Many good resources are available to help develop a shooting program. Start with your state's department of fish and game.

Most states have a hunter education training program and a wide network of volunteer hunter education instructors. In addition to offering the required hunter education classroom training, many volunteers are trained and certified to offer firearms instruction. They also have a variety of outdoor skills that make the program more interesting and exciting for your campers.

4-H has a national program to train volunteers for shooting sports. Your state's shooting sports coordinator or local 4-H agent can put you in touch with trained instructors interested in developing a shooting camp program. 4-H agents will also have access to many potential campers for your program.

Another good resource is the National Rifle Association's state affiliate organizations. Each state has a chair responsible for youth shooting programs. The chair is a valuable resource in identifying volunteers and may even assist with financing, equipment, or purchasing supplies.

Even if you don't plan to affiliate with the NRA, the Planning Guide for NRA Shooting Sports Camps, available from the NRA's safety and education division, provides valuable information on developing a shooting sports camp program. It gives basic lesson plans and suggestions for developing different shooting sports camp programs that range from basic shooting camps to competition camps and leadership development camps. It also offers suggestions on working with a planning team, camp insurance, camp themes, camp safety, liability and medical releases, advertising and promotion, and other support areas.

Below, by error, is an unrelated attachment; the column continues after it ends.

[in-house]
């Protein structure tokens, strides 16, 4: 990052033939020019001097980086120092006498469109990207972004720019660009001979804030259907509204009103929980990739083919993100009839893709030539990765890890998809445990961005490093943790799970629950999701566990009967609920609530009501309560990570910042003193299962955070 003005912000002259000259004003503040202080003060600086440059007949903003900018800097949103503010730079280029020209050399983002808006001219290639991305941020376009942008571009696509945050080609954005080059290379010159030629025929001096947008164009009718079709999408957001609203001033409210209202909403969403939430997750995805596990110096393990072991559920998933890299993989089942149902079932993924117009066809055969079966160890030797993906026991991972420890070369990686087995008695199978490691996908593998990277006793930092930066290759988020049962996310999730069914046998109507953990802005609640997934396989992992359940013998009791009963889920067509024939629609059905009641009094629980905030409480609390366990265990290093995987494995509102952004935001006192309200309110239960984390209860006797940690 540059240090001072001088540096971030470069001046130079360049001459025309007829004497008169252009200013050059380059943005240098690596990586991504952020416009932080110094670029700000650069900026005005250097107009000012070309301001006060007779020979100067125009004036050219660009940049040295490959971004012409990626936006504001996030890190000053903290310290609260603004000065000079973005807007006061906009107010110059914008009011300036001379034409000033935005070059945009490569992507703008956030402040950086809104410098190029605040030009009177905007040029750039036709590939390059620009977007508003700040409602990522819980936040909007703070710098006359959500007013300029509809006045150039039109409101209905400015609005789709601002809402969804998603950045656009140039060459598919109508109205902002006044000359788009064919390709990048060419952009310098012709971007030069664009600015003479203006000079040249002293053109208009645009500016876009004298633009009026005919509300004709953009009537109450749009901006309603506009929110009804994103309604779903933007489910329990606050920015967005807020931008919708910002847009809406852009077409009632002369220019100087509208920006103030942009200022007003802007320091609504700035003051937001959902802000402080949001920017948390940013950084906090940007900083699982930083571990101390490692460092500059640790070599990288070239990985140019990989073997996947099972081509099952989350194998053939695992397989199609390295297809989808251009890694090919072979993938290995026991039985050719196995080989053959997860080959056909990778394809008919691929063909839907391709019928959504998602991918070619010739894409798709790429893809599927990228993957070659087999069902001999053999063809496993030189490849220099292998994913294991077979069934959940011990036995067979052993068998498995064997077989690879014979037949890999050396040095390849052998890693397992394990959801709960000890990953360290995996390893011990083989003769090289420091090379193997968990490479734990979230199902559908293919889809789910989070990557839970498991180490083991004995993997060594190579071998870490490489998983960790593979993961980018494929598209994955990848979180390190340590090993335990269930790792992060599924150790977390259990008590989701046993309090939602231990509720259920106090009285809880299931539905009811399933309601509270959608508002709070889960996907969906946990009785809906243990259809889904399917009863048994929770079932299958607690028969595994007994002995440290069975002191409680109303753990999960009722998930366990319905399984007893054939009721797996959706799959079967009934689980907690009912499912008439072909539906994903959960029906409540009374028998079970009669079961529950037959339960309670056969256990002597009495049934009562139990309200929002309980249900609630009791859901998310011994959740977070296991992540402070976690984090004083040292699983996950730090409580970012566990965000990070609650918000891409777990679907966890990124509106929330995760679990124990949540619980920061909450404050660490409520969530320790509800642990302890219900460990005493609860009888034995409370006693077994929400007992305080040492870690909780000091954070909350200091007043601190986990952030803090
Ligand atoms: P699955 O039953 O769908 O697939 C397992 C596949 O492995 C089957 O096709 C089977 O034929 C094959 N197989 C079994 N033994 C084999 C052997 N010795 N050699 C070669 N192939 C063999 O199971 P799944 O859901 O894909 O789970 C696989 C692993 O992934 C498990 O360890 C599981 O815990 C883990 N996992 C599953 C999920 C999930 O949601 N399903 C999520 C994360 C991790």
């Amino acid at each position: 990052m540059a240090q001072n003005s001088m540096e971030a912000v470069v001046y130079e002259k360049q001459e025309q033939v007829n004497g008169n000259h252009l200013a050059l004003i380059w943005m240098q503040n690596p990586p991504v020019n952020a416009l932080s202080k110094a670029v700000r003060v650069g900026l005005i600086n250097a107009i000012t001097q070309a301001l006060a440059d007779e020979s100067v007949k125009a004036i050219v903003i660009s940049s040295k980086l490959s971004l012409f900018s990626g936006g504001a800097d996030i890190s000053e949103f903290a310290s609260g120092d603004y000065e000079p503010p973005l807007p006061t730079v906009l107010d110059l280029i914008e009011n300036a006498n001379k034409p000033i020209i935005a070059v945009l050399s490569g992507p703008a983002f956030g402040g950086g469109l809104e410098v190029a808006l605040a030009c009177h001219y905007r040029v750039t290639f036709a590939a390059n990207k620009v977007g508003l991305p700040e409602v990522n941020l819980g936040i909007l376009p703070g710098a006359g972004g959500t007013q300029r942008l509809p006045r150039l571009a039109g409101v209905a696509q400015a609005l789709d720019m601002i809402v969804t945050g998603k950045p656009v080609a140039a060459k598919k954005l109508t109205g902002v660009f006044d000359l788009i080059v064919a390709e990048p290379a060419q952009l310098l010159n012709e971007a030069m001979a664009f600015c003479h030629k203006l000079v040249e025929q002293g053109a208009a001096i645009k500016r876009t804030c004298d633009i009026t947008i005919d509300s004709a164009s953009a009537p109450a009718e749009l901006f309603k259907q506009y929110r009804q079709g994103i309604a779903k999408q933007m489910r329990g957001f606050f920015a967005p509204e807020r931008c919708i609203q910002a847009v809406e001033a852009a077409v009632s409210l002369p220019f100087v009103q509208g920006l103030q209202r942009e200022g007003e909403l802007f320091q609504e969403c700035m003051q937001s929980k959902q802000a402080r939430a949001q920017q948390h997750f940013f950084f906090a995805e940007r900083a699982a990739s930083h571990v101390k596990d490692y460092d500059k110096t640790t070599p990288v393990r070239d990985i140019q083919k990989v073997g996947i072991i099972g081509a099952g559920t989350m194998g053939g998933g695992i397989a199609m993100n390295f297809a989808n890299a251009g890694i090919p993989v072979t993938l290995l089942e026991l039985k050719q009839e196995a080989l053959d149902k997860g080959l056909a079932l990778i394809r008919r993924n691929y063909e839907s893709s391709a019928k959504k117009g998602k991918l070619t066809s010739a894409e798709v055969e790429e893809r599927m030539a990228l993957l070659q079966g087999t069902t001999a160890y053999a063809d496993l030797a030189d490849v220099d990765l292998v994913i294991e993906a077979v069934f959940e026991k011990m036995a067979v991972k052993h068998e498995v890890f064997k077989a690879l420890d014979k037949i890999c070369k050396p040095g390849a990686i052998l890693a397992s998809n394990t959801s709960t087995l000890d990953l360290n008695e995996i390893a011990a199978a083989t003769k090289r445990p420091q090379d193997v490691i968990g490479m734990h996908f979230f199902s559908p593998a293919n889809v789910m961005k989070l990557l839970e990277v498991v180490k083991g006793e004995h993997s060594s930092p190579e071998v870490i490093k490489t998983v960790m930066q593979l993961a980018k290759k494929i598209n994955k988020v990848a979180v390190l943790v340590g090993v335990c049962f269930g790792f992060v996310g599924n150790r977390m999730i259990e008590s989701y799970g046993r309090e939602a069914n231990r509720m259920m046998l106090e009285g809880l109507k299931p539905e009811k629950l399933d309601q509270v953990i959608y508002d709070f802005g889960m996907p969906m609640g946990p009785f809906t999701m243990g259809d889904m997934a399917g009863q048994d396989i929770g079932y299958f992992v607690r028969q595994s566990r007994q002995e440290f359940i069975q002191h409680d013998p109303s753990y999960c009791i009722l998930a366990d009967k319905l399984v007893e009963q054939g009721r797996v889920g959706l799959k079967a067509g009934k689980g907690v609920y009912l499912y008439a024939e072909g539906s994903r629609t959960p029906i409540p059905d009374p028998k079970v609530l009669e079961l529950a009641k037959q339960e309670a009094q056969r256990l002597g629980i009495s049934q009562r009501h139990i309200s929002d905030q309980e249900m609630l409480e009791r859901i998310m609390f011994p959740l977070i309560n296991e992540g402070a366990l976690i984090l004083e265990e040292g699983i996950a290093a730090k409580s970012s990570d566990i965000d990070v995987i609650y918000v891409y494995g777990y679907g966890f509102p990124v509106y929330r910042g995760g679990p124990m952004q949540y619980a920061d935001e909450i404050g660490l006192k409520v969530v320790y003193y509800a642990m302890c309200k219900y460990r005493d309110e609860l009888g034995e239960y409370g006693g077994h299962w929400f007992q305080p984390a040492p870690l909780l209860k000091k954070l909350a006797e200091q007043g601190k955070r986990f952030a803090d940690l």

Other worthwhile resources include USA Shooting, which sponsors camps that want to affiliate as Junior Olympic Shooting Sports Camps, and the Camp Riflery Program, available through Junior Shooting Sports USA. Both programs will work with camps to develop shooting programs.

Shooting programs provide a natural match with many camp programs that look to develop campers' potential. Camp shooting programs teach the safe and responsible use of firearms and archery equipment. If you want a program with good potential that appeals to much of our society, a shooting program can be a great addition to your camp.

Editor's note: Contact the following people and organizations for more shooting sports information:

Rosemary Herr, Safety & Education Division, National Rifle Association, 11250 Waples Mill Road, Fairfax, VA 22030

Leo Lujan, Junior shooting Sports U.S.A., P.O. Box 3207, Brentwood, TN 37024-3207

U.S.A. Shooting, One Olympic Plaza, Colorado Springs, CO 80909

Sandy Elkin, Friends of the NRA Foundation, 11250 Waples Mill Road, Fairfax, VA 22030

Jinx Baney, Shooting Camp Director, 100-A Tobacco Street, Lawrenceville, VA 23868

Richard Pulliam, CCD, is the center director at Holiday Lake 4-H Educational Center at Appomattox, Va. He is the shooting education coordinator for the Virginia 4-H Shooting Education Program and serves on the National 4-H Shooting Sports Committee.
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Author:Pulliam, Richard
Publication:Camping Magazine
Date:Mar 1, 1997
Words:921